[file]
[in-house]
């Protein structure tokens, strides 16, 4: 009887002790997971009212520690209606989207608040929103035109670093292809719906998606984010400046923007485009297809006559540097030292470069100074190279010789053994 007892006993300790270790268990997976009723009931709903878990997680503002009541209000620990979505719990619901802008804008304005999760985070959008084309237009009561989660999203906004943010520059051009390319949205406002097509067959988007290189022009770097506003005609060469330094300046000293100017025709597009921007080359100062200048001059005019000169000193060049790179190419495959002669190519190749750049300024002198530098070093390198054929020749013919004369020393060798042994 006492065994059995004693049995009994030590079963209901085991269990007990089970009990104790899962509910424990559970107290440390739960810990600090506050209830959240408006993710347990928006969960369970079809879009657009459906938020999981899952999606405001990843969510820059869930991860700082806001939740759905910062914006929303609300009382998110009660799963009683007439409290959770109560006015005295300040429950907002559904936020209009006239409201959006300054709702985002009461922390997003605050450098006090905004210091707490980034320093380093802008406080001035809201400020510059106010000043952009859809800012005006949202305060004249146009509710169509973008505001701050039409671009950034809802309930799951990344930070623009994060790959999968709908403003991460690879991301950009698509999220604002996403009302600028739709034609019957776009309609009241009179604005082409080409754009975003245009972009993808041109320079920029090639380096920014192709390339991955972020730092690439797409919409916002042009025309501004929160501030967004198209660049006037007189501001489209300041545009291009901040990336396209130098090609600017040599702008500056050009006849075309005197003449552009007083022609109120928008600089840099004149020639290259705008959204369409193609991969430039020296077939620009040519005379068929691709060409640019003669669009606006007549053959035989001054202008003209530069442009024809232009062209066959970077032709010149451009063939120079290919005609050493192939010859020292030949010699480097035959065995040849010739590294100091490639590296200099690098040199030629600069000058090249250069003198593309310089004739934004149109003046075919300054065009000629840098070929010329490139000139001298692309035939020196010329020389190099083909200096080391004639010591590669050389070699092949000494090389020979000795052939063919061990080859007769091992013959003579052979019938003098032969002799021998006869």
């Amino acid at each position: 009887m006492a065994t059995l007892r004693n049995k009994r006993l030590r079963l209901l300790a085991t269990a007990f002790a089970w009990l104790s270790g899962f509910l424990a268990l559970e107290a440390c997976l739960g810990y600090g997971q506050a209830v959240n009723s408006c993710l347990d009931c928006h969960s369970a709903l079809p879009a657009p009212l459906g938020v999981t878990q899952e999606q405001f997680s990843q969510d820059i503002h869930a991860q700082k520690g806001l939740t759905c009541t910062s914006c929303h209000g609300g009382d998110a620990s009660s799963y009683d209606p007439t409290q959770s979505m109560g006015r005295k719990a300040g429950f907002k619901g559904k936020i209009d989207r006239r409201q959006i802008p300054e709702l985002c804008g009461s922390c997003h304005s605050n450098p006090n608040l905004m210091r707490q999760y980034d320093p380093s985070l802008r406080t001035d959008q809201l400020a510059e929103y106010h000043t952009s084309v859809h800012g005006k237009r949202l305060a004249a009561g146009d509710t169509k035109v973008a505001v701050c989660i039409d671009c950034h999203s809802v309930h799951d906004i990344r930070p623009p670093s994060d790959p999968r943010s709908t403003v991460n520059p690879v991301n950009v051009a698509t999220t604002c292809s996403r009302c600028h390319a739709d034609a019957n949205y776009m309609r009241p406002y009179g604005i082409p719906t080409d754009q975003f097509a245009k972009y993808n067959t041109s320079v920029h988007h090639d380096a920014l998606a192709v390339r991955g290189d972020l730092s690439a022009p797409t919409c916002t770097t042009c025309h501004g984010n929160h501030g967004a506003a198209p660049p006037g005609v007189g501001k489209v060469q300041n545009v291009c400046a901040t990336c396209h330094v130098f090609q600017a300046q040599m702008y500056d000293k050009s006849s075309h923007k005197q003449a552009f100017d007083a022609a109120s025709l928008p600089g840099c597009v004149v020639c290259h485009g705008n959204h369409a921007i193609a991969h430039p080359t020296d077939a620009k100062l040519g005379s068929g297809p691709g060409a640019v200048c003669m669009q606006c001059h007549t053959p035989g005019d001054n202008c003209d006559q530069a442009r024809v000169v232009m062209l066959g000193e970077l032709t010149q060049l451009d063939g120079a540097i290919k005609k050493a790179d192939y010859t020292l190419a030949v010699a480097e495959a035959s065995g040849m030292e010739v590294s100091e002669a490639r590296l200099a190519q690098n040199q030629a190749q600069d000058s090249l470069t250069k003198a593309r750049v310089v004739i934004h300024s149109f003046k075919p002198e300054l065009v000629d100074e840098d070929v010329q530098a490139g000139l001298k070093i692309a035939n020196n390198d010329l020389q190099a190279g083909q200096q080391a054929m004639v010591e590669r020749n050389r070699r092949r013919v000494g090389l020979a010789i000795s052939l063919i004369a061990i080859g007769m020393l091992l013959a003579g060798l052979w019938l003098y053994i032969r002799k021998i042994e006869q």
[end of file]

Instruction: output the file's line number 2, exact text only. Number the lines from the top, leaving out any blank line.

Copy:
């Protein structure tokens, strides 16, 4: 009887002790997971009212520690209606989207608040929103035109670093292809719906998606984010400046923007485009297809006559540097030292470069100074190279010789053994 007892006993300790270790268990997976009723009931709903878990997680503002009541209000620990979505719990619901802008804008304005999760985070959008084309237009009561989660999203906004943010520059051009390319949205406002097509067959988007290189022009770097506003005609060469330094300046000293100017025709597009921007080359100062200048001059005019000169000193060049790179190419495959002669190519190749750049300024002198530098070093390198054929020749013919004369020393060798042994 006492065994059995004693049995009994030590079963209901085991269990007990089970009990104790899962509910424990559970107290440390739960810990600090506050209830959240408006993710347990928006969960369970079809879009657009459906938020999981899952999606405001990843969510820059869930991860700082806001939740759905910062914006929303609300009382998110009660799963009683007439409290959770109560006015005295300040429950907002559904936020209009006239409201959006300054709702985002009461922390997003605050450098006090905004210091707490980034320093380093802008406080001035809201400020510059106010000043952009859809800012005006949202305060004249146009509710169509973008505001701050039409671009950034809802309930799951990344930070623009994060790959999968709908403003991460690879991301950009698509999220604002996403009302600028739709034609019957776009309609009241009179604005082409080409754009975003245009972009993808041109320079920029090639380096920014192709390339991955972020730092690439797409919409916002042009025309501004929160501030967004198209660049006037007189501001489209300041545009291009901040990336396209130098090609600017040599702008500056050009006849075309005197003449552009007083022609109120928008600089840099004149020639290259705008959204369409193609991969430039020296077939620009040519005379068929691709060409640019003669669009606006007549053959035989001054202008003209530069442009024809232009062209066959970077032709010149451009063939120079290919005609050493192939010859020292030949010699480097035959065995040849010739590294100091490639590296200099690098040199030629600069000058090249250069003198593309310089004739934004149109003046075919300054065009000629840098070929010329490139000139001298692309035939020196010329020389190099083909200096080391004639010591590669050389070699092949000494090389020979000795052939063919061990080859007769091992013959003579052979019938003098032969002799021998006869």